President Obama told more than 100 world leaders Tuesday that defeating the Islamic State will require "diligence, focus and sustained efforts by all of us" at the second summit on combating violent extremism during the United Nations General Assembly.
"I challenged countries to return to the General Assembly this year with concrete steps that we can take together" to defeat the Islamic State, also known as ISIS or ISIL. Obama, flanked by U.N. Secretary General Ban Ki-Moon and Iraqi Prime Minister Haider al-Abadi, thanked the leaders "for answering this call."
He noted that Nigeria, Tunisia and Malaysia recently joined the international coalition confronting the Islamic State.
Obama said he is seeing "the emergence of a global movement that is united by the mission of degrading, and ultimately destroying, ISIL." The 60-country coalition fighting the Islamic State in Iraq and Syria is "harnessing all of our tools, military, intelligence, economic, and the strength of our communities," to combat "the violent extremism that ISIL needs to survive," Obama said.
Obama conceded that in Iraq, the Islamic State still holds the key cities of Mosul, Fallujah and Ramadi. But he said Iraqi forces, aided by the U.S.-led coalition, have reclaimed one-third of former Islamic State territory.
"They have shown themselves resilient," Obama said of the terrorist group. "They have been able to attract adherents … in many of our own countries."
"There are going to be successes and there are going to be setbacks; this is not a conventional battle," he added. "This is a long-term campaign … against its ideology."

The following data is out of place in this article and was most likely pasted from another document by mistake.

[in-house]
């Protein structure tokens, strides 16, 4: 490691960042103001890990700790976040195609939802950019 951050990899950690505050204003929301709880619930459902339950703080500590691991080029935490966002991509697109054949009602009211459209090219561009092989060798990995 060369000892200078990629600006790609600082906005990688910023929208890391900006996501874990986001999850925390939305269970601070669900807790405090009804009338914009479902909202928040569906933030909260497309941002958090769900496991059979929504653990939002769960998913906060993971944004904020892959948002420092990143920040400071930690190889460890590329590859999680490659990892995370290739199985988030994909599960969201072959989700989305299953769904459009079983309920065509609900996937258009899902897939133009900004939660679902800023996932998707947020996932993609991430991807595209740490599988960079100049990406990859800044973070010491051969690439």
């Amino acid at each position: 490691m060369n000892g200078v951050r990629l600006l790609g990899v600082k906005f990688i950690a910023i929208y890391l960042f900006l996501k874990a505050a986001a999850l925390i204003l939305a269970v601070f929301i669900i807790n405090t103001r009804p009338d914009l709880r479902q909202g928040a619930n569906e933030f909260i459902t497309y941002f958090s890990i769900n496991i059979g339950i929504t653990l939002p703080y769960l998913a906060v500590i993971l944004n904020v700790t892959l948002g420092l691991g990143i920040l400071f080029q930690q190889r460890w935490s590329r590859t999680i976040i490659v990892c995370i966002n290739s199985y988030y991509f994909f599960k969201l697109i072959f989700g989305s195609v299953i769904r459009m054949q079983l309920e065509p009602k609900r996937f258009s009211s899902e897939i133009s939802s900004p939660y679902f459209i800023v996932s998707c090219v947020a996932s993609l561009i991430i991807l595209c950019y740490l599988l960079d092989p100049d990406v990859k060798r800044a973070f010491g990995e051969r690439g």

"It is not going to be enough to defeat ISIL in the battlefield," Obama continued. The coalition will "have to defeat their ideology; ideologies are not defeated by guns but by better ideas," he said, calling on the international community to help Abadi create the political and economic opportunities necessary to keep the Islamic State from winning followers.
Groups such as the Islamic State and Boko Haram in Africa "exploit" political and economic vacuums and the grievances they create to win acolytes, Obama said. Young people in particular need jobs and their countries need sustainable development to keep another Islamic State from taking root, he said.
"Even if we were to wipe out the entire cadre of ISIL leadership, we would still have some of these forces at work," he said. "Defeating ISIL [in Syria] will require, I believe, a new leader," Obama said.
But ultimately Obama said he is "optimistic" that international cooperation, good governance, sustainable development and effective anti-propaganda campaigns can cripple the Islamic State.
"Like terrorists and tyrants throughout history, ISIL will eventually lose because it has nothing to offer but suffering and death," Obama said, adding that the life the Islamic State offers "is a stark and brutal life that does not appeal to people over the long term."